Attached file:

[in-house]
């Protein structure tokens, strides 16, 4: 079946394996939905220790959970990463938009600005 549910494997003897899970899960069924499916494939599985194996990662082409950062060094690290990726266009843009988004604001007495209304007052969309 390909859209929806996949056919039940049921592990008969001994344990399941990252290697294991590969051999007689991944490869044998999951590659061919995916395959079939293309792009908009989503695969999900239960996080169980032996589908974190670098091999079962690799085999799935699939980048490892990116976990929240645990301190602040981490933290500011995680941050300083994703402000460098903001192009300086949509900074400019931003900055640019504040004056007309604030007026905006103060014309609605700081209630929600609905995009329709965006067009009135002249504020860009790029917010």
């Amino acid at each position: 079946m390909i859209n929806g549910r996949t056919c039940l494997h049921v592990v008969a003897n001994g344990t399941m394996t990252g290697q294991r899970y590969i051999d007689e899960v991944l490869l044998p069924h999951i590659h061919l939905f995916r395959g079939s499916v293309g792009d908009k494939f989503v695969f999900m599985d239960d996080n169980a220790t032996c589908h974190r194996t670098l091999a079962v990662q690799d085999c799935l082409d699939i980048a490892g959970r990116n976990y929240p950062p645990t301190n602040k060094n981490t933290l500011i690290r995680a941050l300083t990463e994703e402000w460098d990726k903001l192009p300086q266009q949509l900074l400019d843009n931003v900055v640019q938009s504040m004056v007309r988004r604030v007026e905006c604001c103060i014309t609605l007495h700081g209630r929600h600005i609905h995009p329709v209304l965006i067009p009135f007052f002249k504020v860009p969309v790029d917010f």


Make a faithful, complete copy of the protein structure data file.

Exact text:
[in-house]
């Protein structure tokens, strides 16, 4: 079946394996939905220790959970990463938009600005 549910494997003897899970899960069924499916494939599985194996990662082409950062060094690290990726266009843009988004604001007495209304007052969309 390909859209929806996949056919039940049921592990008969001994344990399941990252290697294991590969051999007689991944490869044998999951590659061919995916395959079939293309792009908009989503695969999900239960996080169980032996589908974190670098091999079962690799085999799935699939980048490892990116976990929240645990301190602040981490933290500011995680941050300083994703402000460098903001192009300086949509900074400019931003900055640019504040004056007309604030007026905006103060014309609605700081209630929600609905995009329709965006067009009135002249504020860009790029917010």
């Amino acid at each position: 079946m390909i859209n929806g549910r996949t056919c039940l494997h049921v592990v008969a003897n001994g344990t399941m394996t990252g290697q294991r899970y590969i051999d007689e899960v991944l490869l044998p069924h999951i590659h061919l939905f995916r395959g079939s499916v293309g792009d908009k494939f989503v695969f999900m599985d239960d996080n169980a220790t032996c589908h974190r194996t670098l091999a079962v990662q690799d085999c799935l082409d699939i980048a490892g959970r990116n976990y929240p950062p645990t301190n602040k060094n981490t933290l500011i690290r995680a941050l300083t990463e994703e402000w460098d990726k903001l192009p300086q266009q949509l900074l400019d843009n931003v900055v640019q938009s504040m004056v007309r988004r604030v007026e905006c604001c103060i014309t609605l007495h700081g209630r929600h600005i609905h995009p329709v209304l965006i067009p009135f007052f002249k504020v860009p969309v790029d917010f």